With the current surge in COVID-19 cases and inflation well anchored, the Central Bank of Kenya is likely to maintain the status quo on policy rates.
This will be the central bank’s first bi-monthly monetary policy review for the current fiscal, according to market analysts.
The Monetary Policy Committee (MPC) meets Wednesday, against the backdrop of COVID-19 shock and its spillover to the economy.
In its last meeting on 26th May, it maintained the Central Bank Rate (CBR) at 7.00 per cent.
The eighth consecutive neutral policy stance.
However, the inflation rate has been rising, fueled by higher commodity prices, supply-chain pressures and the gradual return of demand as governments ease Covid restrictions.
Since the previous meeting, inflation has risen to 6.3 per cent in June from 5.76 per cent when the committee last met.
The June rate was a 16 month high and is above the midpoint of the government’s target range (2.5%-7.5%).
Currently, the country is battling a fourth wave of the coronavirus pandemic with a positivity rate of 14.2 per cent.
On Tuesday, 976 people tested positive for the disease, from a sample size of 6,896 tested in the last 24 hours.
Total confirmed positive cases stand at 198,935 and cumulative tests so far conducted are at 2,103,997 according to data from the Ministry of Health.
“Next 2 to 3 weeks are likely to be very rough for Kenya,” said Dr Githinji Gitahi, Group CEO, Amref Health Africa.
“But it doesn’t have to be if we all individually avoid crowding, close contact, closed spaces and mask always in public spaces. It’s sad we are facing this with a 2 per cent vaccination rate.”
Dr Ahmed Yakub Kalebi an Independent Consultant Pathologist further emphasises that the country has been witnessing a higher weekly caseload of COVID-19 nationally compared to what was reported in July 2020 during the 1st wave.
He is also concerned that the number of tests being done remains more or less the same.
“The 4th wave is unravelling fast driven by high caseload in Nairobi albeit under-testing and underreporting of cases nationally, at a time when hospitalization and deaths are also rising while the delayed vaccination campaign is unlikely to happen before the 4th wave bends downwards,” he notes.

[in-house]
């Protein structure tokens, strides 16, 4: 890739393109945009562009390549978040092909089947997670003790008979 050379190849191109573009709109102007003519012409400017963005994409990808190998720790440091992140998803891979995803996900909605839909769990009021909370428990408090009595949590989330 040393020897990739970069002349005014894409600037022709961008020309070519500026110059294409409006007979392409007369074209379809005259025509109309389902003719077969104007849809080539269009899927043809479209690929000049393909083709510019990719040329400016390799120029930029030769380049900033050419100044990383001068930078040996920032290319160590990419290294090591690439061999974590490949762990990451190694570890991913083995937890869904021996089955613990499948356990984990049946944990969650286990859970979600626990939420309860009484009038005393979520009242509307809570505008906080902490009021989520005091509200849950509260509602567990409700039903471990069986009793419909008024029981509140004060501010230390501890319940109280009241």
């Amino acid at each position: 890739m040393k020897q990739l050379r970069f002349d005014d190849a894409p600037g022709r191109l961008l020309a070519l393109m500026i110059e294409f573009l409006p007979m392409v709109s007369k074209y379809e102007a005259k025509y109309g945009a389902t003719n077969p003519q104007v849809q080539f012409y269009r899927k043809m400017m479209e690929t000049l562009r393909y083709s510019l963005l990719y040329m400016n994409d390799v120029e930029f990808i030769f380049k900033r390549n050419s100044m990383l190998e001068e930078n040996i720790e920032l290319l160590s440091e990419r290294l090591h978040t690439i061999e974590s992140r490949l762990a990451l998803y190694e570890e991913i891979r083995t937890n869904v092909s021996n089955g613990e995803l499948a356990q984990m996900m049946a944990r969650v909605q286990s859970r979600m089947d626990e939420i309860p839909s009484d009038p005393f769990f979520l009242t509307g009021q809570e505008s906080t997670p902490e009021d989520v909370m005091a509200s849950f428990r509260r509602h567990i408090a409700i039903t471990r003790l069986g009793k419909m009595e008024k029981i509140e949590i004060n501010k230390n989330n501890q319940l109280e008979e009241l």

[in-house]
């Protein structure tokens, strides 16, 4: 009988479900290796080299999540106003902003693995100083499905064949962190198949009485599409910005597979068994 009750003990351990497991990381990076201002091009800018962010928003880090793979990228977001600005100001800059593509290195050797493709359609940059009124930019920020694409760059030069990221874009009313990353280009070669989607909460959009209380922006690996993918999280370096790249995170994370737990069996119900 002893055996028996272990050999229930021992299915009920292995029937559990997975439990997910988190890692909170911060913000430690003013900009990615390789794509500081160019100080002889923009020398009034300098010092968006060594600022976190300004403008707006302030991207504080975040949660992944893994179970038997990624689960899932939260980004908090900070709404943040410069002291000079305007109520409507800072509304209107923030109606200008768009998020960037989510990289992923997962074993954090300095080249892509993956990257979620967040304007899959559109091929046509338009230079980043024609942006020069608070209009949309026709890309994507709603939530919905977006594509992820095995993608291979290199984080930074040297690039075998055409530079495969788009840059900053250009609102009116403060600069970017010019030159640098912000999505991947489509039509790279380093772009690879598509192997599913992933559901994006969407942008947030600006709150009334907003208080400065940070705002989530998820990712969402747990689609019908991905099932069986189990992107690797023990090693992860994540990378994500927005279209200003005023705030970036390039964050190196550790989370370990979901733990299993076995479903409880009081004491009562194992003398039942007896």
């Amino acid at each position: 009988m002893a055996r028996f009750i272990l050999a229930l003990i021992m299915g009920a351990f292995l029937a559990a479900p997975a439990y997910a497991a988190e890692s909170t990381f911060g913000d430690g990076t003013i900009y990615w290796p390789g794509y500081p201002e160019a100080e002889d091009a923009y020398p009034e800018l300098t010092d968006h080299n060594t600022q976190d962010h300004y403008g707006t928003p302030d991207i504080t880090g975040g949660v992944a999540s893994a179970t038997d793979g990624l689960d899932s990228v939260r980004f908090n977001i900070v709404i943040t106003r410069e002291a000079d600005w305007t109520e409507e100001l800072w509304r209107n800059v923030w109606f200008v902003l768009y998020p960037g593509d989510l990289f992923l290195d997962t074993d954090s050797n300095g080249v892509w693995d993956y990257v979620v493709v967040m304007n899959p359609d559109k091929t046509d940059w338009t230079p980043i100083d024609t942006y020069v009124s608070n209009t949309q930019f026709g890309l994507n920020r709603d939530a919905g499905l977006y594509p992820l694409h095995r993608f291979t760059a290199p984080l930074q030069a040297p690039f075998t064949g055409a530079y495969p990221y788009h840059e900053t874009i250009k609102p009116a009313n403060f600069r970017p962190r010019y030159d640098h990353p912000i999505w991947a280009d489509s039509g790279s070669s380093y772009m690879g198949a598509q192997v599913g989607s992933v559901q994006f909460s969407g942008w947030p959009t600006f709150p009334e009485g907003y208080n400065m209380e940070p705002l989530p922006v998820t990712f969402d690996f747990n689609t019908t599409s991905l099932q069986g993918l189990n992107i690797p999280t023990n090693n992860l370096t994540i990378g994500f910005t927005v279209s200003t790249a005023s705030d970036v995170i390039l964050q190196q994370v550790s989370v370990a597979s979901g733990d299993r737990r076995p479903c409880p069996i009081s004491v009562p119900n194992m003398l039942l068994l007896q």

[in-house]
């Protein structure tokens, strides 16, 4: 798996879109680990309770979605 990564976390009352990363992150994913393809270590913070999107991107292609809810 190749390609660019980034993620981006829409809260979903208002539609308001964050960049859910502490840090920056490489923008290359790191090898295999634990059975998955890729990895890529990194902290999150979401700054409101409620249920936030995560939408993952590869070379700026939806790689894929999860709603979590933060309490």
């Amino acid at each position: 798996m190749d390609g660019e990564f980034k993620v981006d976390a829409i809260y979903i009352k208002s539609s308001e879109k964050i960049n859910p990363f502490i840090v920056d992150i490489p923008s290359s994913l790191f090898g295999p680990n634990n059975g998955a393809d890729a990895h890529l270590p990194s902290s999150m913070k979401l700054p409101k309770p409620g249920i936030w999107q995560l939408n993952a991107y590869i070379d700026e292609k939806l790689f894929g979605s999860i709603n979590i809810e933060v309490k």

What Analysts Project
“We expect the CBK MPC meeting to retain the benchmark policy rate at 7.00%. We are of the view that inflation expectations remain anchored.
The key risk that the policymakers will face will be growth concerns against the backdrop of COVID-19 fallout.
We thus opine that the monetary policymakers will adopt a neutral monetary policy stance.”
NCBA Market Research
“We expect the regulator to show more tolerance to inflation and may join the bandwagon of policymakers making a case for sustained easing, given the transitory nature of the recent pressures.
Ultimately, the regulator could leave policy unchanged although there remains scope for further easing.”
“The need to support the economy by maintaining an accommodative monetary policy stance to strengthen the ongoing recovery.
The current macro and business environment fundamentals might constrain the transmission of further easing, despite the need to stimulate economic growth.
Therefore, we believe that any additional rate cuts will not lead to a rise in private sector credit growth as elevated credit risks persist in the current environment.
However, the speed of vaccine inoculation will determine how fast normalcy will return in key sectors such as tourism and wholesale/retail trade.”